November 24th, 2009
Category: Uncategorized

Today’s topic is fiction publication. Now, I don’t claim to be an expert on the entire publishing industry, but I’ve been cruising around the block for a few years and I’ve made some observations.

1) Writing is a frustrating business.

And business is the operative word. If you enjoy writing as a hobby, something to fill the void in your days, or perhaps to delight your special someone, then it’s fine and dandy. But the moment you decide to take a chance and send your little darling out into the world in search of publication, you quickly realize that you’ve crossed over from Candyland onto (Nightmare on) Elm Street. Perhaps it’s because artists tend to see the world in abstracts. We think to ourselves, “Hey, my mom likes this story. It must be good!” Even the first rejection slip can be explained away. That editor wouldn’t know a good story if it hit him in the (insert body part). It isn’t until the rejections start piling up (and, yes, I keep every one. I used to fantasize about writing everyone who had ever turned down one of my pieces once I got published and giving them a verbal raspberry, but I honestly couldn’t afford the postage.) that you begin to realize that good old mom isn’t the most reliable source for objective criticism.

But back to my point. Publication is a business. It has to make money in order to survive. That means ruthless competition, because these days everyone with access to a computer, laptop, blackberry, or pencil is trying to sell something they wrote. Because writing is easy, right?

2) Writing well is difficult.

I fell into this trap early on. I mean, we write stuff everyday: grocery lists, phone numbers, lame excuses to the landlord, love letters to our pets… Writing a book is just like doing those things, only a few hundred times back-to-back. Right? And ideas for books are everywhere. I can’t tell you how many people have, upon learning that I’m a writer, suggested “the BEST idea” for a book. Usually it’s the book they would write if they “just had the time,” but I can have the idea for free if I just promise to mention them on the dedication page. This, more than any other reason, is why I cringe every time my well-meaning wife tells someone I’ve just met that “this is my husband. He’s a writer.” Most of these people probably think I’m an a complete a$$hole because my first instinct is to mutter something self-depreciating and duck away like a vampire presented with a crucifix smelling of garlic. Well, I can be a right bastard, but that’s a topic for another day.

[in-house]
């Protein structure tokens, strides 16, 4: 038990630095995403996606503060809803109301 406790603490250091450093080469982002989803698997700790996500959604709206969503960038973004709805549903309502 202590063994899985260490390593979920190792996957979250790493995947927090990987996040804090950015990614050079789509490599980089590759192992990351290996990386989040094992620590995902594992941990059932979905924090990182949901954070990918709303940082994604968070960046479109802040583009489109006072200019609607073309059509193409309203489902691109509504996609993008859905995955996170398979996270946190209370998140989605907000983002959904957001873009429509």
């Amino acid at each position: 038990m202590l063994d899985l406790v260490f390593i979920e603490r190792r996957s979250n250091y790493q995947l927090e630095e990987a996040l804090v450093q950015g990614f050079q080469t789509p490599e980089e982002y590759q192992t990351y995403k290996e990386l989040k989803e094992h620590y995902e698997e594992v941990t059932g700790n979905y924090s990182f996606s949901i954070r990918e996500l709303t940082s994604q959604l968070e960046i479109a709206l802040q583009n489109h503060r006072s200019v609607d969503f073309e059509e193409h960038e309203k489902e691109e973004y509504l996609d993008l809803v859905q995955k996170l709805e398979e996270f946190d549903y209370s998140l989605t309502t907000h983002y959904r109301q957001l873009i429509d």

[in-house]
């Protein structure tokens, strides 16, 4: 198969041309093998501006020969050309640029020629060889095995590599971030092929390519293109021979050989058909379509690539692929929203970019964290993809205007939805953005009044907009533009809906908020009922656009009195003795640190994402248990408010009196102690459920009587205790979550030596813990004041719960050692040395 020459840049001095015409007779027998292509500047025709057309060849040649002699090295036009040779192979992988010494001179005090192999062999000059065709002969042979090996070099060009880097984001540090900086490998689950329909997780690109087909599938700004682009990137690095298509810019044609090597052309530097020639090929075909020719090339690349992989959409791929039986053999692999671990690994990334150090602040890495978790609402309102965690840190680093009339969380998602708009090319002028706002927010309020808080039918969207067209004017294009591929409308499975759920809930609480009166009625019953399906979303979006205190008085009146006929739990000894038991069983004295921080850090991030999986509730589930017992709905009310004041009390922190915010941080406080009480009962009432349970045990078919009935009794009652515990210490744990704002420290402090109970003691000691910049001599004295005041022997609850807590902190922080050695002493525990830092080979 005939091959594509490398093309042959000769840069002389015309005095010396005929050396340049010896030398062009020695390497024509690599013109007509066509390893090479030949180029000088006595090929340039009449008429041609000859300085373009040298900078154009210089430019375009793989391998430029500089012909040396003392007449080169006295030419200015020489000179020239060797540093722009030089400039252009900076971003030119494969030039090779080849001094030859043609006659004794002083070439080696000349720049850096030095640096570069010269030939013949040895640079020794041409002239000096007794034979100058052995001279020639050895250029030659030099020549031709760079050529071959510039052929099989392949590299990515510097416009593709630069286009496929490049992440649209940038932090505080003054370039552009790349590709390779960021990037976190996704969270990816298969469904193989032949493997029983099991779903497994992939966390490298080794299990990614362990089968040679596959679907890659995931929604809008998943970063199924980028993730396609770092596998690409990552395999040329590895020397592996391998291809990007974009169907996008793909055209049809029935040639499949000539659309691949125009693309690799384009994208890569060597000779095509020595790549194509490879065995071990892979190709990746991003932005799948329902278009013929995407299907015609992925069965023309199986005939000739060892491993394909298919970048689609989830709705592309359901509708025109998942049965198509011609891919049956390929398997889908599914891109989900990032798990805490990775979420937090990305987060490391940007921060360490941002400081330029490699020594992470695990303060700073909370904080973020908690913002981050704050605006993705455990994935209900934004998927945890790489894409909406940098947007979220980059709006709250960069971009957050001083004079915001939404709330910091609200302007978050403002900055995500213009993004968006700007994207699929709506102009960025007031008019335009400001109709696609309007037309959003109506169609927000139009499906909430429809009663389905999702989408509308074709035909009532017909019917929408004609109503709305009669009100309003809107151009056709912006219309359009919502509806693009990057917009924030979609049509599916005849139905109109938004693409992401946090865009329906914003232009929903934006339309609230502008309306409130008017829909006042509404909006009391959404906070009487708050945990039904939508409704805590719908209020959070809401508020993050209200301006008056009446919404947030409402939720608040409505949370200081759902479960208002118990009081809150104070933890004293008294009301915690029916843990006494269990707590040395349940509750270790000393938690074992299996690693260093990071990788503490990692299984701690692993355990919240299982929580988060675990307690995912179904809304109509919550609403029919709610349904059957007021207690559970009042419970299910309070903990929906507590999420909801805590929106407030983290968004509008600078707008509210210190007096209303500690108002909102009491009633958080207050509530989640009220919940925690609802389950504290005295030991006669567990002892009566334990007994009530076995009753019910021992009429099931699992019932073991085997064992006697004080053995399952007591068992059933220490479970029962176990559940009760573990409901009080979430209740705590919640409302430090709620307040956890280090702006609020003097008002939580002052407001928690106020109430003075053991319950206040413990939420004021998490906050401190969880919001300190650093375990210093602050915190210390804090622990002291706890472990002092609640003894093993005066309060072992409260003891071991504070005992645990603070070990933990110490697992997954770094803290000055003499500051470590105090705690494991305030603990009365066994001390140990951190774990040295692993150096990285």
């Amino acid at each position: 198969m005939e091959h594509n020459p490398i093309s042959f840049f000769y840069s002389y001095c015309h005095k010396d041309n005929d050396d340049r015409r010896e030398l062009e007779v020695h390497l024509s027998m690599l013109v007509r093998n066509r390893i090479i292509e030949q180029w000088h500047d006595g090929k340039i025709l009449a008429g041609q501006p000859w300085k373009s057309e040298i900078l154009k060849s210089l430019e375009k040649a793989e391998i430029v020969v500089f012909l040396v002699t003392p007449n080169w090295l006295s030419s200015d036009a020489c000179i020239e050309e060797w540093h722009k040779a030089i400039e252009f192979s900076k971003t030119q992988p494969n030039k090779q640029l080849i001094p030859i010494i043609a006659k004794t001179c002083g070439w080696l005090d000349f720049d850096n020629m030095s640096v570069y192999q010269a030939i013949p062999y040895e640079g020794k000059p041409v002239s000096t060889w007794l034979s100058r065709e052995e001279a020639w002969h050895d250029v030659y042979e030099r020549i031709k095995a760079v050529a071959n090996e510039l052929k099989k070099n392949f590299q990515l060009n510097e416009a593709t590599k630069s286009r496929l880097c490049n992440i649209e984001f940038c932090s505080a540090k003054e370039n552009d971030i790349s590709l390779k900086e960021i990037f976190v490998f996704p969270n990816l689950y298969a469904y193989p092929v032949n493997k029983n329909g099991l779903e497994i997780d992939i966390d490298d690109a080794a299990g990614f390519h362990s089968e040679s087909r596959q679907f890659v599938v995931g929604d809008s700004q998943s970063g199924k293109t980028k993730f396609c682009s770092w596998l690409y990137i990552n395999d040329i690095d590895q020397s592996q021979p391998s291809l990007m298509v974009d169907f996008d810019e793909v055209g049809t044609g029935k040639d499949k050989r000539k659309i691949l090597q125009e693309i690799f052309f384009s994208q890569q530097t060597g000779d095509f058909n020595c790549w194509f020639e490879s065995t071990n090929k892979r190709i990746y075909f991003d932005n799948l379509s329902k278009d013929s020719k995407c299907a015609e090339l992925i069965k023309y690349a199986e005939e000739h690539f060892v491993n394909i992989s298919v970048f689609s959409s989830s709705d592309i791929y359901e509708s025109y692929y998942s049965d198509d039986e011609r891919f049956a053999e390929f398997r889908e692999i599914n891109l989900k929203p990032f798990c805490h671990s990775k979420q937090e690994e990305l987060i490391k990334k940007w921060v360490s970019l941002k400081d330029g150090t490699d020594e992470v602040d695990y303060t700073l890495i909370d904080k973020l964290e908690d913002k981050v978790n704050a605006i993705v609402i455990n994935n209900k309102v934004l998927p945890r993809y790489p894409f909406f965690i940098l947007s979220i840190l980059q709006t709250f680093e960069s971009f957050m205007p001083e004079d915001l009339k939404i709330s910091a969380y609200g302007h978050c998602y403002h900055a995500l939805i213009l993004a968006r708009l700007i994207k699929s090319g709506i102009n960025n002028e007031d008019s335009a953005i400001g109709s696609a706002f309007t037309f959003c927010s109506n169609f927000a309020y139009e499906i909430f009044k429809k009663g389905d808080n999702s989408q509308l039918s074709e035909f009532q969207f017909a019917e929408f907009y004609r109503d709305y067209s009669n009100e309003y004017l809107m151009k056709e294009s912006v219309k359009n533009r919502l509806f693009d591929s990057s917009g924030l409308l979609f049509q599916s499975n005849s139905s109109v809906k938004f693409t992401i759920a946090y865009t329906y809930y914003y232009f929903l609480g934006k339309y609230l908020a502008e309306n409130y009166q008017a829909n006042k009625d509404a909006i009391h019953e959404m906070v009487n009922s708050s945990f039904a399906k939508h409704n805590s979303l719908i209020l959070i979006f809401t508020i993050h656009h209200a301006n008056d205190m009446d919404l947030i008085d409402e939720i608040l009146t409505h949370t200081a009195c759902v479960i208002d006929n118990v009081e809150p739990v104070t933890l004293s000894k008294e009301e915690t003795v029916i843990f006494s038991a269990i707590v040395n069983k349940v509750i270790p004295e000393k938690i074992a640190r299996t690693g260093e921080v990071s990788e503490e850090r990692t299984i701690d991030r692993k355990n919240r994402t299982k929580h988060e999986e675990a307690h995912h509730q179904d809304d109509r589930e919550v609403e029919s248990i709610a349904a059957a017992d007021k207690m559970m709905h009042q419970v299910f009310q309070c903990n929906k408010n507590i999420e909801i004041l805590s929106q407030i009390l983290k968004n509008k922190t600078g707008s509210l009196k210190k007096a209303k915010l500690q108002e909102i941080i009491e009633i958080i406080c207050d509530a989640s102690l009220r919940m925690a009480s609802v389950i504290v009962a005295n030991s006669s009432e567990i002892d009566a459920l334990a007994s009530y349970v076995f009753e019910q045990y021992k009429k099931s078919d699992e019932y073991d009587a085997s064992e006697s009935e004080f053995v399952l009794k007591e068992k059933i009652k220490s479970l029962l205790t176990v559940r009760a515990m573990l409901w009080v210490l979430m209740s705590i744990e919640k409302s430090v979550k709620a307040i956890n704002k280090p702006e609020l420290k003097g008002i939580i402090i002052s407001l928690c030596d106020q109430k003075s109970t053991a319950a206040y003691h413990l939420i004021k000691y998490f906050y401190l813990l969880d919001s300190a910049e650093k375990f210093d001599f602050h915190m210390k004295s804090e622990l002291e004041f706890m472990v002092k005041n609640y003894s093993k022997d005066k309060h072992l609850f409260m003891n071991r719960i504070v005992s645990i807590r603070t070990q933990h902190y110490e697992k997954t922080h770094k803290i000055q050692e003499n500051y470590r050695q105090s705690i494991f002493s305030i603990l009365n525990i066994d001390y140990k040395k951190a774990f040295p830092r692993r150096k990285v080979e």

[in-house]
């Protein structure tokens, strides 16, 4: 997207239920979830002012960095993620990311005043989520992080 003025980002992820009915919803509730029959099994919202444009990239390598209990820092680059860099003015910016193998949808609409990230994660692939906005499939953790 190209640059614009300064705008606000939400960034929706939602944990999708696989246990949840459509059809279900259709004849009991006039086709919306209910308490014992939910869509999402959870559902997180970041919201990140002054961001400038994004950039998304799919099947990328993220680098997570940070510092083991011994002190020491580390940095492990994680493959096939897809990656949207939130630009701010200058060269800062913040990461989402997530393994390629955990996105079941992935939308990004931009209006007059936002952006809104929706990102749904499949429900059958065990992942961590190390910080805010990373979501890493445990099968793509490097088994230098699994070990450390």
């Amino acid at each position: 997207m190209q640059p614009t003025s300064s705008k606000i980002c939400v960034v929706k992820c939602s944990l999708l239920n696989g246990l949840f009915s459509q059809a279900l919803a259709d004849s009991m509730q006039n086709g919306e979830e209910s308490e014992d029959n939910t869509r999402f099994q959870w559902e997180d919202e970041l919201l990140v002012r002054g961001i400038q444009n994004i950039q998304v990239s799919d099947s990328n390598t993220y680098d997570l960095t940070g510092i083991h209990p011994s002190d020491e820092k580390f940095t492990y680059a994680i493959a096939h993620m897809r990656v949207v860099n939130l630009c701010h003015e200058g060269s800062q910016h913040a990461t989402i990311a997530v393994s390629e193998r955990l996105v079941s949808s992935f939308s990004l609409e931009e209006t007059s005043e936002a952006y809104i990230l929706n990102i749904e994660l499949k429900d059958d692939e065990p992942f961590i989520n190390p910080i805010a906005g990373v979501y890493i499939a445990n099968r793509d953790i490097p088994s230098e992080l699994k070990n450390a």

And all this stems from the fact that writing seems rather easy. You string together a few words and — presto! — you’ve got a sentence. Sentences turned into paragraphs, and pages, and so forth. But writing WELL is the trick. It’s damned hard. Harder than I imagined when I first started writing with a mind to publish. And the worst part is, the more you study and practice and sweat, the more you realize that you don’t know shit. Writing is just like every other skill. You start at the bottom and work your way up the ladder. And maybe, after you’ve paid your dues and done your homework, after you’ve re-read and torn apart and reassembled your story until you can recite it in your sleep, if the stars align and Lady Luck smiles upon you, then perhaps you might get a break. Perhaps.

3) Don’t quite your day job. (No, really.)

Anyone who wants to get rich, or even earn a decent wage, would be better off looking elsewhere. I used to think that I would make my living with writing. That belief ended on the day my parents told me to either start paying rent or move out of their basement. I was 22 and already had an impressive pile of rejection slips to my name. Now, it may seem to the casual observer that all any writer needs is one homerun idea for a book to hit the big time. We live in a viral world where popularity can spark in an instant and go worldwide overnight. And it’s confusing to new writers because many of these mega-best-sellers are (and there’s no nice way of saying this) rather poorly written, even to the casual reader. I won’t mention any names for fear that one day I may be on a panel with one of these authors.

The honest truth is, if you are writing for anything other than the pure pleasure of it, for the feeling you get when you’re hitting your stride and the words are flowing like honeyed mead from your soul, for the reader buried inside you, then don’t do it at all. And if you’re not happy with the person you see in the mirror, then getting published isn’t going to change anything. Publication isn’t the whole meal, it’s just the icing on a cake that tastes pretty good all by itself.

  1. This entry was posted on Tuesday, November 24th, 2009 at 12:47 am and is filed under Uncategorized. You can follow any responses to this entry through the RSS 2.0 feed. Both comments and pings are currently closed.

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